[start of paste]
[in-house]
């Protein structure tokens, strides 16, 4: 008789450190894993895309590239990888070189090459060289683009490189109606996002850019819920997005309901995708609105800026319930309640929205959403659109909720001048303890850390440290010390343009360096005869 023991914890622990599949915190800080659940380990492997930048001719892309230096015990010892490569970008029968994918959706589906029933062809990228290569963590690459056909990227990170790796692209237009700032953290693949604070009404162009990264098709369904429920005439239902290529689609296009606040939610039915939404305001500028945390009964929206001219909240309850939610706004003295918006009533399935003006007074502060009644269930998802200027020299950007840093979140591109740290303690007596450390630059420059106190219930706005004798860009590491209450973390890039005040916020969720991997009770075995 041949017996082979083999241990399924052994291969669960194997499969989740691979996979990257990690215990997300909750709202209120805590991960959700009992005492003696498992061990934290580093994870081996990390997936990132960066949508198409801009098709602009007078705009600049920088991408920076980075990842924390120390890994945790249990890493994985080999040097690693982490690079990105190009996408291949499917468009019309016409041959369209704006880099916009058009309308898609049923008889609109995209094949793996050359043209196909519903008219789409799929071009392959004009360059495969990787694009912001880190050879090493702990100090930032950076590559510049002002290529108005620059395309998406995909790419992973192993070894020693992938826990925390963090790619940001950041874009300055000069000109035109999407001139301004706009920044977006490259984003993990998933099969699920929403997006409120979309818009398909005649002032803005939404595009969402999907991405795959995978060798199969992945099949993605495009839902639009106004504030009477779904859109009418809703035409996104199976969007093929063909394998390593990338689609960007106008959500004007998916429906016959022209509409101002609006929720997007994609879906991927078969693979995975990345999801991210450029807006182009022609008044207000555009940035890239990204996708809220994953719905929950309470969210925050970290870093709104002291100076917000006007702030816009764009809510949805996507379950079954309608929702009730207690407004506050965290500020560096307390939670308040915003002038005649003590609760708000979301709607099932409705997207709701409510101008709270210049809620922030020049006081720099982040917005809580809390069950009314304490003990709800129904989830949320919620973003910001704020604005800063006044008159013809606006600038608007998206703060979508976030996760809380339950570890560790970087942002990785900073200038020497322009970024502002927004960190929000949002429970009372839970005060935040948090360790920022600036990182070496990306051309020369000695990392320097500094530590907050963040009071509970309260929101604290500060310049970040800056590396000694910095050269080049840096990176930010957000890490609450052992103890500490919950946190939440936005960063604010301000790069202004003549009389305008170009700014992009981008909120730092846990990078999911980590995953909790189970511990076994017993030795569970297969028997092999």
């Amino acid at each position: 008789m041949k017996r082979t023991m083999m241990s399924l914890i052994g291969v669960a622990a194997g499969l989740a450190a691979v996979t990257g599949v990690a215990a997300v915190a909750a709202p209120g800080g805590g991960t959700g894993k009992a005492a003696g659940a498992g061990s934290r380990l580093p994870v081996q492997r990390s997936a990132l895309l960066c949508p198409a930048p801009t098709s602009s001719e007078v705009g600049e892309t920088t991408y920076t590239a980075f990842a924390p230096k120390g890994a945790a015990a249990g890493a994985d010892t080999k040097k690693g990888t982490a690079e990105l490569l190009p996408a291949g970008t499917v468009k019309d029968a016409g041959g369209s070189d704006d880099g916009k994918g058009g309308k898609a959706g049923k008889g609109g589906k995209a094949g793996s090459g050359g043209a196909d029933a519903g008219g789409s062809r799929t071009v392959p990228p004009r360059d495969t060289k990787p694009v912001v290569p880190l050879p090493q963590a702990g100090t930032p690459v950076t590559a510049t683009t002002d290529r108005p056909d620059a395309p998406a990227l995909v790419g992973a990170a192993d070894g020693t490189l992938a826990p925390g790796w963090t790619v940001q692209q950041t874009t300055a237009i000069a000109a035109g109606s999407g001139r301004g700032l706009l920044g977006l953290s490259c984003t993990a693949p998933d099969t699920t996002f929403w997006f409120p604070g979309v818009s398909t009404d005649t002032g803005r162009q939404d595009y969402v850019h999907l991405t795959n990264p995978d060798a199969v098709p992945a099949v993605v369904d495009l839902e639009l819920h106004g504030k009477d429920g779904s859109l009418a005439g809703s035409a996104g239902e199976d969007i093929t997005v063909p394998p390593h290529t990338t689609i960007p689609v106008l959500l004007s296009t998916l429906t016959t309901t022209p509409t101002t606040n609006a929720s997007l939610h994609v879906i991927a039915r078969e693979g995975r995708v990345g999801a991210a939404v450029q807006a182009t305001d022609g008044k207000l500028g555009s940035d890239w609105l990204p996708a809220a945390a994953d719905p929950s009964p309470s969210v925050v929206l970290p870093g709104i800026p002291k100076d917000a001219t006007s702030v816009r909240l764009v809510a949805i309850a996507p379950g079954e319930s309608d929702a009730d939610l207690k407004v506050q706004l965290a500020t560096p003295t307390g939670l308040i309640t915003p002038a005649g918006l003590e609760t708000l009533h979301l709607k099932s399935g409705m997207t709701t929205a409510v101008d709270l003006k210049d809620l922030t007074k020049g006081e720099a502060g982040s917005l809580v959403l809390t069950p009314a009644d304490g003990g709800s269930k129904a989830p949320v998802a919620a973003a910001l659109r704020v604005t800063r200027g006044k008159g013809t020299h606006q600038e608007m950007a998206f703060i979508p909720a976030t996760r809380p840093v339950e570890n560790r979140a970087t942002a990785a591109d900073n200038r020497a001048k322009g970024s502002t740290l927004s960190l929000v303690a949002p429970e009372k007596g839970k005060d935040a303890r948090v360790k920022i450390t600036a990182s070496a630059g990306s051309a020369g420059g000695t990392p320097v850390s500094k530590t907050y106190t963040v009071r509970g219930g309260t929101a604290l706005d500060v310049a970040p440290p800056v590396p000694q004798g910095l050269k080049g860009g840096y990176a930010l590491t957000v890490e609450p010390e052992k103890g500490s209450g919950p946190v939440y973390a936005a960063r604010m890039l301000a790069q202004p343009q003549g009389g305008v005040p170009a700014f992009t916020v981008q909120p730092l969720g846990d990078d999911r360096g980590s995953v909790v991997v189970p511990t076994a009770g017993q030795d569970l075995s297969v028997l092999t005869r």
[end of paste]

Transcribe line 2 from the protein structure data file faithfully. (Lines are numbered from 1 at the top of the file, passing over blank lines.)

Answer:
């Protein structure tokens, strides 16, 4: 008789450190894993895309590239990888070189090459060289683009490189109606996002850019819920997005309901995708609105800026319930309640929205959403659109909720001048303890850390440290010390343009360096005869 023991914890622990599949915190800080659940380990492997930048001719892309230096015990010892490569970008029968994918959706589906029933062809990228290569963590690459056909990227990170790796692209237009700032953290693949604070009404162009990264098709369904429920005439239902290529689609296009606040939610039915939404305001500028945390009964929206001219909240309850939610706004003295918006009533399935003006007074502060009644269930998802200027020299950007840093979140591109740290303690007596450390630059420059106190219930706005004798860009590491209450973390890039005040916020969720991997009770075995 041949017996082979083999241990399924052994291969669960194997499969989740691979996979990257990690215990997300909750709202209120805590991960959700009992005492003696498992061990934290580093994870081996990390997936990132960066949508198409801009098709602009007078705009600049920088991408920076980075990842924390120390890994945790249990890493994985080999040097690693982490690079990105190009996408291949499917468009019309016409041959369209704006880099916009058009309308898609049923008889609109995209094949793996050359043209196909519903008219789409799929071009392959004009360059495969990787694009912001880190050879090493702990100090930032950076590559510049002002290529108005620059395309998406995909790419992973192993070894020693992938826990925390963090790619940001950041874009300055000069000109035109999407001139301004706009920044977006490259984003993990998933099969699920929403997006409120979309818009398909005649002032803005939404595009969402999907991405795959995978060798199969992945099949993605495009839902639009106004504030009477779904859109009418809703035409996104199976969007093929063909394998390593990338689609960007106008959500004007998916429906016959022209509409101002609006929720997007994609879906991927078969693979995975990345999801991210450029807006182009022609008044207000555009940035890239990204996708809220994953719905929950309470969210925050970290870093709104002291100076917000006007702030816009764009809510949805996507379950079954309608929702009730207690407004506050965290500020560096307390939670308040915003002038005649003590609760708000979301709607099932409705997207709701409510101008709270210049809620922030020049006081720099982040917005809580809390069950009314304490003990709800129904989830949320919620973003910001704020604005800063006044008159013809606006600038608007998206703060979508976030996760809380339950570890560790970087942002990785900073200038020497322009970024502002927004960190929000949002429970009372839970005060935040948090360790920022600036990182070496990306051309020369000695990392320097500094530590907050963040009071509970309260929101604290500060310049970040800056590396000694910095050269080049840096990176930010957000890490609450052992103890500490919950946190939440936005960063604010301000790069202004003549009389305008170009700014992009981008909120730092846990990078999911980590995953909790189970511990076994017993030795569970297969028997092999």